Effect of HIV Infection and Antiretroviral Treatment on Pregnancy Rates in the Western Cape Province of South Africa

J Infect Dis. 2020 Jun 11;221(12):1953-1962. doi: 10.1093/infdis/jiz362.


Background: Previous studies suggest that untreated human immunodeficiency virus (HIV) infection is associated with a reduced incidence of pregnancy, but studies of the effect of antiretroviral treatment (ART) on pregnancy incidence have been inconsistent.

Methods: Routine data from health services in the Western Cape province of South Africa were linked to identify pregnancies during 2007-2017 and maternal HIV records. The time from the first (index) pregnancy outcome date to the next pregnancy was modeled using Cox proportional hazards models.

Results: During 2007-2017, 1 042 647 pregnancies were recorded. In all age groups, pregnancy incidence rates were highest in women who had started ART, lower in HIV-negative women, and lowest in ART-naive HIV-positive women. In multivariable analysis, after controlling for the most recent CD4+ T-cell count, pregnancy incidence rates in HIV-positive women receiving ART were higher than those in untreated HIV-positive women (adjusted hazard ratio, 1.63; 95% confidence interval, 1.59-1.67) and those in HIV-negative women.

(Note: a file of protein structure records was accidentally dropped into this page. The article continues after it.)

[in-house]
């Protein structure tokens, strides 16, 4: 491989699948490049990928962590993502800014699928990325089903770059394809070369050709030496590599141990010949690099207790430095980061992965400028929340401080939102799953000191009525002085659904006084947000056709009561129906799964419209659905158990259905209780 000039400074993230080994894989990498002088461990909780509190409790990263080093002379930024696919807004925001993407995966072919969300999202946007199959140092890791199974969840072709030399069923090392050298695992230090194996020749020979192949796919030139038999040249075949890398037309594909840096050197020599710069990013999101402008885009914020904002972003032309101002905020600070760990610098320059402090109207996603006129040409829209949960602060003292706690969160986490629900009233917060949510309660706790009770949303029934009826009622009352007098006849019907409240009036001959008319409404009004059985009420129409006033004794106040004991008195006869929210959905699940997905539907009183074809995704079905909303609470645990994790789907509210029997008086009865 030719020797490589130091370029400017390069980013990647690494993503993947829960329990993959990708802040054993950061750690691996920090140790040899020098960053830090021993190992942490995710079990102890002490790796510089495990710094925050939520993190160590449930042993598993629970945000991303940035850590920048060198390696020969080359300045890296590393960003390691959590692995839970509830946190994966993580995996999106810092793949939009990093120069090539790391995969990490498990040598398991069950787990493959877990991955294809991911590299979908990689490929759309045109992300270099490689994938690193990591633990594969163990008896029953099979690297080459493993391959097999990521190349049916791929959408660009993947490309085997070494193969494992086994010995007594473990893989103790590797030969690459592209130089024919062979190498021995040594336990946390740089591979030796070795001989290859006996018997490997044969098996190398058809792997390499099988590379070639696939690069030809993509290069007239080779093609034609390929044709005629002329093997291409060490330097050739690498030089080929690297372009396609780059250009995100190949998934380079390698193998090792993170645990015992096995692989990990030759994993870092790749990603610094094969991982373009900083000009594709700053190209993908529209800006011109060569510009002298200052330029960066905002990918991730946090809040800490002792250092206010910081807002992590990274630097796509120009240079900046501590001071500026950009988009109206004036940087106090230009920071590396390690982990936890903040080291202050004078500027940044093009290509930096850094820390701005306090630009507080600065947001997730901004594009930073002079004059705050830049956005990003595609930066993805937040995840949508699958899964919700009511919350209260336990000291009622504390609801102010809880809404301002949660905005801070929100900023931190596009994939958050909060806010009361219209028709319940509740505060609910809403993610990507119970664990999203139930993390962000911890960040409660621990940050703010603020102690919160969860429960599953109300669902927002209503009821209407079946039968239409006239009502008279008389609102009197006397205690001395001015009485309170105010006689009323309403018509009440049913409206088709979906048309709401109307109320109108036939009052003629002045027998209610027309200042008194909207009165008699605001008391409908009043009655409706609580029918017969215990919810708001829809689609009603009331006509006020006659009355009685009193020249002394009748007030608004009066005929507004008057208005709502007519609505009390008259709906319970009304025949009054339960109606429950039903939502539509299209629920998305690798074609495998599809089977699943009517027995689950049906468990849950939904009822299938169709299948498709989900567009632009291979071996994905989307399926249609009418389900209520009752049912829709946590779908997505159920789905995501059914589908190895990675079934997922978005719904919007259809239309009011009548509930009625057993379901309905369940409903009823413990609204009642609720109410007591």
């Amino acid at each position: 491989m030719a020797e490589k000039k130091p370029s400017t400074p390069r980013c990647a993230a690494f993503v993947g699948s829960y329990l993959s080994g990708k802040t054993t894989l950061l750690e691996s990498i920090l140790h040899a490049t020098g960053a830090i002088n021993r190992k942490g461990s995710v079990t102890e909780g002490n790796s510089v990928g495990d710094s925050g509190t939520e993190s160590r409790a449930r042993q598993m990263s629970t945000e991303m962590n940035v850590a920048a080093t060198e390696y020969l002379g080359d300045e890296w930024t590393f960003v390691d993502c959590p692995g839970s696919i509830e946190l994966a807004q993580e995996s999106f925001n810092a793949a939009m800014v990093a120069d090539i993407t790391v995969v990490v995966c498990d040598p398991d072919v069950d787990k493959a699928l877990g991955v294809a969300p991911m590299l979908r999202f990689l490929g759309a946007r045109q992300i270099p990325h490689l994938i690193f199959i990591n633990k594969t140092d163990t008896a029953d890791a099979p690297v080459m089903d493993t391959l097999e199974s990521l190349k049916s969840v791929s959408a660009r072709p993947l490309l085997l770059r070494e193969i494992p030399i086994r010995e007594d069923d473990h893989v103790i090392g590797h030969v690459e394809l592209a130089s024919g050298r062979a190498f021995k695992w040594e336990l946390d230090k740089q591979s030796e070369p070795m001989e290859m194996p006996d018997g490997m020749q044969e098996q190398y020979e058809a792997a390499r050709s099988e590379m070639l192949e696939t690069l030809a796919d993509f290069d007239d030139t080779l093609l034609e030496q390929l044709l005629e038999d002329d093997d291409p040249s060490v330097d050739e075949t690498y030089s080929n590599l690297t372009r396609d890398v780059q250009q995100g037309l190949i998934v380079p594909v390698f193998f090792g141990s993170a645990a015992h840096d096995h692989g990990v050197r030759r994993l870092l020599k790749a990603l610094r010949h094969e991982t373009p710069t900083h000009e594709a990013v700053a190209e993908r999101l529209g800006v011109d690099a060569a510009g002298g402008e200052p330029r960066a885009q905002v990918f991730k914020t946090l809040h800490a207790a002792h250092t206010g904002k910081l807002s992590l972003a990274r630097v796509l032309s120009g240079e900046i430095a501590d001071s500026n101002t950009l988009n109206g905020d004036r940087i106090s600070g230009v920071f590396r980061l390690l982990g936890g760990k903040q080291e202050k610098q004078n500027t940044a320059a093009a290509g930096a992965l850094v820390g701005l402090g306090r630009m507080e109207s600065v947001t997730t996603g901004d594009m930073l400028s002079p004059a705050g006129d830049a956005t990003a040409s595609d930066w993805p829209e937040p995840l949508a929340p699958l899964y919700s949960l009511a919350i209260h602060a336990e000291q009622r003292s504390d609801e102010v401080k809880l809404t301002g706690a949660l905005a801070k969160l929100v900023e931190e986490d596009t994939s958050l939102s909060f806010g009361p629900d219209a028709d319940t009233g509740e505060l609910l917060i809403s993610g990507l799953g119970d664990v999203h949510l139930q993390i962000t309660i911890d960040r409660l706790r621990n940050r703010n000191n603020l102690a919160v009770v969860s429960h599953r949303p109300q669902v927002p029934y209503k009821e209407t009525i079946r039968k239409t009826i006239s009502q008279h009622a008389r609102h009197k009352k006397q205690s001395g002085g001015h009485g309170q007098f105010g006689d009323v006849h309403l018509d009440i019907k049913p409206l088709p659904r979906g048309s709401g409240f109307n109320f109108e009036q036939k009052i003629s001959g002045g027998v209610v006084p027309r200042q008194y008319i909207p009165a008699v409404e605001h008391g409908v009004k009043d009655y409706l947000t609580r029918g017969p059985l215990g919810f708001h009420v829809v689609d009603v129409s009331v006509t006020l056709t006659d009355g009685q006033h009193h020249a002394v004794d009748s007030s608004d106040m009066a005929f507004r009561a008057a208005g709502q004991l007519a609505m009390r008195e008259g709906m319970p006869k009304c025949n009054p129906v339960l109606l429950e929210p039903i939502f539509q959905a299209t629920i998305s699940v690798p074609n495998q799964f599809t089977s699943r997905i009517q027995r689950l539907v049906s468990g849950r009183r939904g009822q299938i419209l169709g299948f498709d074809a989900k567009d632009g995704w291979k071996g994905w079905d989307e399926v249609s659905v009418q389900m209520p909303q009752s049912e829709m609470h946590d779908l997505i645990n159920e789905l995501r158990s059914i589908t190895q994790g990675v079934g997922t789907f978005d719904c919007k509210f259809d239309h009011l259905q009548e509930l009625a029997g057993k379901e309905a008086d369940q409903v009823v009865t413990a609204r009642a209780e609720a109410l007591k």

Conclusion: Among women who have recently been pregnant, receipt of ART is associated with high rates of second pregnancy. Better integration of family planning into HIV care services is needed.

Keywords: HIV/AIDS; antiretroviral therapy; pregnancy incidence; sub-Saharan Africa.

Publication types

  • Research Support, N.I.H., Extramural

MeSH terms

  • Adolescent
  • Adult
  • Anti-HIV Agents / therapeutic use*
  • Family Planning Services / organization & administration
  • Female
  • HIV Infections / drug therapy*
  • HIV Infections / epidemiology
  • Health Services Needs and Demand
  • Humans
  • Incidence
  • Middle Aged
  • Pregnancy
  • Pregnancy Complications, Infectious / drug therapy*
  • Pregnancy Complications, Infectious / epidemiology
  • Pregnancy Rate*
  • South Africa / epidemiology
  • Young Adult


  • Anti-HIV Agents